The boys are back from their hike in Algonquin Provincial Park. It was a resounding success. While Zach seemed to find the first section tiring, his enthusiasm was reignited when the hiking got MORE difficult! Luke also found that what they referred to on the trip as “obstacles” made the hiking more interesting and took their minds off of their pack loads. Deadfall on the trail, uphills and giant mud puddles traversed by balancing on logs were far more fun than the boring old straight aways.
The weather was perfect and the report back from Fraser was that the gear we have set the boys up with worked perfectly. Zach rocked his new Deuter Fox 30 backpack and Luke took along his trusty MEC Big Squeeze. Both boys were in new hiking boots as well. While they’ve been breaking in them in for a while now, this was the first real hike that they were tested out on and there were no complaints. Luke sported Keen Targhee II Mid’s and Zach’s Timberland’s provided blister free comfortable feet.
With our longest and most challenging hike to date just short of three weeks away, my mind is now at ease that our boys are well prepared and looking forward to the fun. And there won’t be any lack of obstacles in Pukaskwa, the terrain will be one challenge after another. So obstacles beware, we’re coming to get ya!
Now THAT’S an obstacle!
So apparently last night was the biggest full moon of the year which meant that it was extra impressive. My boys had been talking about this super happening for days and they were granted special permission to stay up and watch it. Guess where they got to watch it from…Algonquin Provincial Park. Guess where I DIDN’T get to watch it from…Algonquin Provincial Park.
Fraser has taken the boys on their last training hike before our epic adventure to Pukaskwa National Park in three weeks. I however, had to stay in the city and work. That’s okay though, I THINK that I’m prepared. The training thus far has included loading up the packs and hiking around our hilly neighbourhood so carrying all of that weight won’t feel so foreign. We’ve also been trying to get out on regular runs to build endurance. Personally I’ve been periodically wearing a 30lb pack for entire shifts at work. I get a lot of questions from customers about that one! But the best gauge of our preparedness is going to rest in the success (or lack thereof) of the hike this weekend.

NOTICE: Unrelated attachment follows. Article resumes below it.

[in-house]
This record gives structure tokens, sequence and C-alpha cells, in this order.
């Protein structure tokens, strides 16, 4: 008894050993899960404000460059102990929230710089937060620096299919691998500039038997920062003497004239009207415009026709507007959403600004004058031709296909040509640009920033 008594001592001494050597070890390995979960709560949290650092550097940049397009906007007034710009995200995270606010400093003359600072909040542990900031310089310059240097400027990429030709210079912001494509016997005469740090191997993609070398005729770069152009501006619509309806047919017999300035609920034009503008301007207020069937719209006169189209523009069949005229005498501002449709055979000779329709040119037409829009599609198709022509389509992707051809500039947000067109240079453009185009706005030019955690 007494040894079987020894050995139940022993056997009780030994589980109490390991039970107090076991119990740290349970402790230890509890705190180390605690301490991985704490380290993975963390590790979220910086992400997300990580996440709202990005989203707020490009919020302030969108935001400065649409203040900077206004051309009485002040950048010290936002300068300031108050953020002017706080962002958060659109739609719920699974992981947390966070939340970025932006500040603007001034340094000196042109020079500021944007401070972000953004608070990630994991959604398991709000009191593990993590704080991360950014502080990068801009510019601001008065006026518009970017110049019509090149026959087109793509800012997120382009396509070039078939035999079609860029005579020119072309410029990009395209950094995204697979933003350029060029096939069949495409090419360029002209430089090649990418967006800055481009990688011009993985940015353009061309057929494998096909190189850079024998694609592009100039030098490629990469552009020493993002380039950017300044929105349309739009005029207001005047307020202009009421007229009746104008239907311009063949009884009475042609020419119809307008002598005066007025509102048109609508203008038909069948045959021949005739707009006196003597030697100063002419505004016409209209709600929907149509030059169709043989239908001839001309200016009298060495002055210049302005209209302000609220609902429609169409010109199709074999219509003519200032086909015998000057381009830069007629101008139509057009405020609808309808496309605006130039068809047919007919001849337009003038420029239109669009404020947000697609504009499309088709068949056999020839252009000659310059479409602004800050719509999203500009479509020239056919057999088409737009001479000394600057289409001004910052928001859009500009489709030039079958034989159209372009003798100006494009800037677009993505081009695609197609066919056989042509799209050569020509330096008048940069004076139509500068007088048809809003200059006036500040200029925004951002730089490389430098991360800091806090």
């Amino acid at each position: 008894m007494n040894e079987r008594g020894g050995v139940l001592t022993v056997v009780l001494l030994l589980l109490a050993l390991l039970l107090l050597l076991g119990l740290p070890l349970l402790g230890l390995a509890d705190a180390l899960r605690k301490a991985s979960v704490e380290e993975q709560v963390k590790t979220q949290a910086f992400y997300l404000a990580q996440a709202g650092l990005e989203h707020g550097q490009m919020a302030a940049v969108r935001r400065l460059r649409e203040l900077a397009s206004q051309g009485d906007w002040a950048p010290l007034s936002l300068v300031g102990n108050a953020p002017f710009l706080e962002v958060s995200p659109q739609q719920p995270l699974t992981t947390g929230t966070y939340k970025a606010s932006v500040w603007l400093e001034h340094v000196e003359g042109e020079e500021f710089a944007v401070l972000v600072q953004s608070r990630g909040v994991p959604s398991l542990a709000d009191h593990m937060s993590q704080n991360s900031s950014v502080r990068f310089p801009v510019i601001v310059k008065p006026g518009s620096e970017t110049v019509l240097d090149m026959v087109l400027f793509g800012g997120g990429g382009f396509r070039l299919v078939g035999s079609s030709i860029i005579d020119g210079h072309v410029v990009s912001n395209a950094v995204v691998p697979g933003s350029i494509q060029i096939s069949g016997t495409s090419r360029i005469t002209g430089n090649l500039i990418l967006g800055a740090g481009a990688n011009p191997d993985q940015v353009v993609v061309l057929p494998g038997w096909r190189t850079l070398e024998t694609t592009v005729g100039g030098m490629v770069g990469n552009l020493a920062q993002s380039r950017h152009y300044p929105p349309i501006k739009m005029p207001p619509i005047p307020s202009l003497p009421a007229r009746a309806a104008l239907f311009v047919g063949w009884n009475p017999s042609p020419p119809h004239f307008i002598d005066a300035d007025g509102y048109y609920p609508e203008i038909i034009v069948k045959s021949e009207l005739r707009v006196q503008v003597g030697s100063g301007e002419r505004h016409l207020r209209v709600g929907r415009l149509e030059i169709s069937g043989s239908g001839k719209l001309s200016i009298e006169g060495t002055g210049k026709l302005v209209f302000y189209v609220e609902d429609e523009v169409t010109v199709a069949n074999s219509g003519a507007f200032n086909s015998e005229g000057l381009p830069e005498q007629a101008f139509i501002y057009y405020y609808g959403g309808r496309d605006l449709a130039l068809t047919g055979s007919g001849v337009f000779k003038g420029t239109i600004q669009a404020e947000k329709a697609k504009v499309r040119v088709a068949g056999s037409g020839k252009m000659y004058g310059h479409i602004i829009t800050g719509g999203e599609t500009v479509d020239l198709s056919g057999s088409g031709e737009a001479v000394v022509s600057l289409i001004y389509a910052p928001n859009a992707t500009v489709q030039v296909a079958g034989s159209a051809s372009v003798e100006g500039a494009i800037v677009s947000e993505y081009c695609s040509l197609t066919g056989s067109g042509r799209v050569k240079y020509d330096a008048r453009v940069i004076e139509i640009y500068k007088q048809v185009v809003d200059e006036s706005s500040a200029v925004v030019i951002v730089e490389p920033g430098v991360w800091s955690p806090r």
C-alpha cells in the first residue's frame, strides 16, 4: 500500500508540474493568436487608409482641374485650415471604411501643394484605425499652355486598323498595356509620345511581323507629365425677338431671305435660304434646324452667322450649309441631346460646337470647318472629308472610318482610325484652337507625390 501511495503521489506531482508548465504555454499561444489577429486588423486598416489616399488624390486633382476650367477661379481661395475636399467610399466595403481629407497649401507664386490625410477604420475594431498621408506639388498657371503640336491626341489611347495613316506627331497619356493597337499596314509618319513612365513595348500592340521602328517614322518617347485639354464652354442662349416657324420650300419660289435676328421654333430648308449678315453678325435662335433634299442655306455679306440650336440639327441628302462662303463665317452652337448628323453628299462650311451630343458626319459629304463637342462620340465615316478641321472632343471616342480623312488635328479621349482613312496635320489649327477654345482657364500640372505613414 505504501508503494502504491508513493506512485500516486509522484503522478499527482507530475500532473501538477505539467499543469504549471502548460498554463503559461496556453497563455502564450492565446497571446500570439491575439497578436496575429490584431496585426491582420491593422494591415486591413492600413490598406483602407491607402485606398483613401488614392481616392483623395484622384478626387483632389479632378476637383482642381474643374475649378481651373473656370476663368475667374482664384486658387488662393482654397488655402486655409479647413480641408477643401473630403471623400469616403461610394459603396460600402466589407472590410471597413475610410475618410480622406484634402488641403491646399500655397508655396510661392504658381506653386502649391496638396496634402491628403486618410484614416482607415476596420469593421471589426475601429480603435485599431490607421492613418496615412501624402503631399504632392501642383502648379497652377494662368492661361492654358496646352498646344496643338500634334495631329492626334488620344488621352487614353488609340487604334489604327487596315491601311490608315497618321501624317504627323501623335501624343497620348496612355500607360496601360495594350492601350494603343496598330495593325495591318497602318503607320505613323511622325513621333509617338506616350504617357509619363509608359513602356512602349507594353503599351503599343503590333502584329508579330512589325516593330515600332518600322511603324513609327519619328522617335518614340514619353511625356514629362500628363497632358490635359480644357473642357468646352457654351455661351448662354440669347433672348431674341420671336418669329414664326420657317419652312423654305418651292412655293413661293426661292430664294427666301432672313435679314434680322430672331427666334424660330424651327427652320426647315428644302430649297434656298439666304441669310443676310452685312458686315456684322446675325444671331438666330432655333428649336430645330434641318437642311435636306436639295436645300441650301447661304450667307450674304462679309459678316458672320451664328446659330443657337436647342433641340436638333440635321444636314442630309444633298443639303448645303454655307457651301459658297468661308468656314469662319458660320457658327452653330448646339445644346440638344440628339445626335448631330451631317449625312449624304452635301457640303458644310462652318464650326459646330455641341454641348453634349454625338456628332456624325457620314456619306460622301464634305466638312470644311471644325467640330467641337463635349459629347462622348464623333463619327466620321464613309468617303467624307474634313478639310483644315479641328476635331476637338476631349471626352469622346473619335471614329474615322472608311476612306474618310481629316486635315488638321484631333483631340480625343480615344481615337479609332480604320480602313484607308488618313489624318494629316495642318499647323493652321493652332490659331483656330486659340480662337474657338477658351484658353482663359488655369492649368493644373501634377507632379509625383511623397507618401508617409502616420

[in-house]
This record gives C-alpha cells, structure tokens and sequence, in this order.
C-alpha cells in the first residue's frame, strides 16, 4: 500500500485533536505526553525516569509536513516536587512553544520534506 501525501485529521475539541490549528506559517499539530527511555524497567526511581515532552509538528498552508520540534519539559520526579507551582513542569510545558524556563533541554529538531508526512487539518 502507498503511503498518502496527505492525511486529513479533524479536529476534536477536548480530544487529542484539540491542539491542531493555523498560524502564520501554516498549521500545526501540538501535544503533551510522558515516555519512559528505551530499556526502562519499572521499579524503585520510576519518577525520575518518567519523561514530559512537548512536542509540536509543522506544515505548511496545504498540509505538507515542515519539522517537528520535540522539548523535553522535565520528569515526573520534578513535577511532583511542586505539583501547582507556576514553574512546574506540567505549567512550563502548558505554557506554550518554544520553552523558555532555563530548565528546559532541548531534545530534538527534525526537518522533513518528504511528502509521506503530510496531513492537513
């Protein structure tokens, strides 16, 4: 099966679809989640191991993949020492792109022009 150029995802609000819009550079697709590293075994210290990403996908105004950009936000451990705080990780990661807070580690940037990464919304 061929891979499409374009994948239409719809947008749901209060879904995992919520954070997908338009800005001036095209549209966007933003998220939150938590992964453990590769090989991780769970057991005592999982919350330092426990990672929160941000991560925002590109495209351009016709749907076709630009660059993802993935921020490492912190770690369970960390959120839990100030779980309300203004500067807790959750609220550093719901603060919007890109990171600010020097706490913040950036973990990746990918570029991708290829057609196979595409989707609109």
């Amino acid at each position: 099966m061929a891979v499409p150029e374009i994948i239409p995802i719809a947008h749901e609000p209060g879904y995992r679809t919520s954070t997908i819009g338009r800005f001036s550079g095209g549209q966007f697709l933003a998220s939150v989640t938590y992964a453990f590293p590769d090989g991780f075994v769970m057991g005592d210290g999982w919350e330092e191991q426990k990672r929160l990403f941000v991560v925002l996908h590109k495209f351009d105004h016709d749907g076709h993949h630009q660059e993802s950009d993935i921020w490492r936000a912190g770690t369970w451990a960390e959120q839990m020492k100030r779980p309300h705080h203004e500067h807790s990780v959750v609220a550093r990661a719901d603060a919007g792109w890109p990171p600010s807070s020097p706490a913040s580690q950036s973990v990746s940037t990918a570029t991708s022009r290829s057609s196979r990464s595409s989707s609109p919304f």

While we normally don’t mind shouldering the majority of the gear burden, Pukaskwa’s wild trail will mark the first hike that the boys will be hauling all of their own personal items including sleeping bags, sleeping pads and clothing. Fraser and I will carry our own stuff and then split the remaining shared gear and food between us. Our packs weigh-in somewhere in the neighbourhood of:
And so that is what they are carrying this weekend. My hope is that their little shoulders survive unbruised, that little feet remain blister free and that enthusiasm doesn’t wain in the face of difficulty. This lonely mom can’t wait until her boys are home again. I can’t wait to hear what they thought of that gorgeous unobstructed view of the super-moon. And I can’t wait to hear the trip report, the one that hopefully proves that all of our preparation has paid off. Keep your fingers crossed for us because the last training mission ends today. The next time we gaze at a moon from a park we will all be together, 14hrs north of our real lives, living out a dream.